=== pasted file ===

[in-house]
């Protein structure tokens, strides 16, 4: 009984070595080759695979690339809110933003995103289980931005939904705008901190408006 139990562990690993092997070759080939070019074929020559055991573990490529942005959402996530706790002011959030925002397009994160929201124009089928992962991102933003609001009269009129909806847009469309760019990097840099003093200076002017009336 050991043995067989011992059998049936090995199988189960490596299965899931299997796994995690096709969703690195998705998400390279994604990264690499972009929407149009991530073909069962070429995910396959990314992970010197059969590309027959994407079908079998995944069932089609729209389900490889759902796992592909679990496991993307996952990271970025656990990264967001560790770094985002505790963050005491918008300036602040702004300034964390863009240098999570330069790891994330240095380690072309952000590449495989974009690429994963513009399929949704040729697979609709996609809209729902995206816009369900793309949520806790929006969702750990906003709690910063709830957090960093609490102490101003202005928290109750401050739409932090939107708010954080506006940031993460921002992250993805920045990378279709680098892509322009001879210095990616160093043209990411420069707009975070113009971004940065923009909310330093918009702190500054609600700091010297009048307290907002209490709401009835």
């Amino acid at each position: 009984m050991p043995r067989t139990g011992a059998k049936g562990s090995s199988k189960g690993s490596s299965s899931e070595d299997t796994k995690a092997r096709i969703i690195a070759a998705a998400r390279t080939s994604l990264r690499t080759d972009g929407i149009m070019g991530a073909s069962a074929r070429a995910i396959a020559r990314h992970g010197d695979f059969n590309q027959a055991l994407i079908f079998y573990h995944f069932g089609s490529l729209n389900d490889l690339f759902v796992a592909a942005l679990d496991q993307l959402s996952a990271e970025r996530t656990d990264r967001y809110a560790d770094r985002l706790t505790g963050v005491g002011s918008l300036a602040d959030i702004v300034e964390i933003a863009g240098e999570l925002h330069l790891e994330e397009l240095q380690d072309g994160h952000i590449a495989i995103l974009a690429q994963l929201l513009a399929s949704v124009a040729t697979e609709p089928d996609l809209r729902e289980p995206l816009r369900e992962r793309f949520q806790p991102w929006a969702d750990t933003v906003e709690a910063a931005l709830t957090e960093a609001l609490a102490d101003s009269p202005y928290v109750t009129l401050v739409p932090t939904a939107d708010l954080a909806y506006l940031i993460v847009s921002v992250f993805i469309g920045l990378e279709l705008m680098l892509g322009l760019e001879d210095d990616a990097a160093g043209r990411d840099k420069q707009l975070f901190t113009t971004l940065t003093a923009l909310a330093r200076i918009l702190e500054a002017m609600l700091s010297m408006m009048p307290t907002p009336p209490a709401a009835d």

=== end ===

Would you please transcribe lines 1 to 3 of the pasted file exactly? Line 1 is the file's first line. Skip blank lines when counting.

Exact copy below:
[in-house]
């Protein structure tokens, strides 16, 4: 009984070595080759695979690339809110933003995103289980931005939904705008901190408006 139990562990690993092997070759080939070019074929020559055991573990490529942005959402996530706790002011959030925002397009994160929201124009089928992962991102933003609001009269009129909806847009469309760019990097840099003093200076002017009336 050991043995067989011992059998049936090995199988189960490596299965899931299997796994995690096709969703690195998705998400390279994604990264690499972009929407149009991530073909069962070429995910396959990314992970010197059969590309027959994407079908079998995944069932089609729209389900490889759902796992592909679990496991993307996952990271970025656990990264967001560790770094985002505790963050005491918008300036602040702004300034964390863009240098999570330069790891994330240095380690072309952000590449495989974009690429994963513009399929949704040729697979609709996609809209729902995206816009369900793309949520806790929006969702750990906003709690910063709830957090960093609490102490101003202005928290109750401050739409932090939107708010954080506006940031993460921002992250993805920045990378279709680098892509322009001879210095990616160093043209990411420069707009975070113009971004940065923009909310330093918009702190500054609600700091010297009048307290907002209490709401009835």
């Amino acid at each position: 009984m050991p043995r067989t139990g011992a059998k049936g562990s090995s199988k189960g690993s490596s299965s899931e070595d299997t796994k995690a092997r096709i969703i690195a070759a998705a998400r390279t080939s994604l990264r690499t080759d972009g929407i149009m070019g991530a073909s069962a074929r070429a995910i396959a020559r990314h992970g010197d695979f059969n590309q027959a055991l994407i079908f079998y573990h995944f069932g089609s490529l729209n389900d490889l690339f759902v796992a592909a942005l679990d496991q993307l959402s996952a990271e970025r996530t656990d990264r967001y809110a560790d770094r985002l706790t505790g963050v005491g002011s918008l300036a602040d959030i702004v300034e964390i933003a863009g240098e999570l925002h330069l790891e994330e397009l240095q380690d072309g994160h952000i590449a495989i995103l974009a690429q994963l929201l513009a399929s949704v124009a040729t697979e609709p089928d996609l809209r729902e289980p995206l816009r369900e992962r793309f949520q806790p991102w929006a969702d750990t933003v906003e709690a910063a931005l709830t957090e960093a609001l609490a102490d101003s009269p202005y928290v109750t009129l401050v739409p932090t939904a939107d708010l954080a909806y506006l940031i993460v847009s921002v992250f993805i469309g920045l990378e279709l705008m680098l892509g322009l760019e001879d210095d990616a990097a160093g043209r990411d840099k420069q707009l975070f901190t113009t971004l940065t003093a923009l909310a330093r200076i918009l702190e500054a002017m609600l700091s010297m408006m009048p307290t907002p009336p209490a709401a009835d």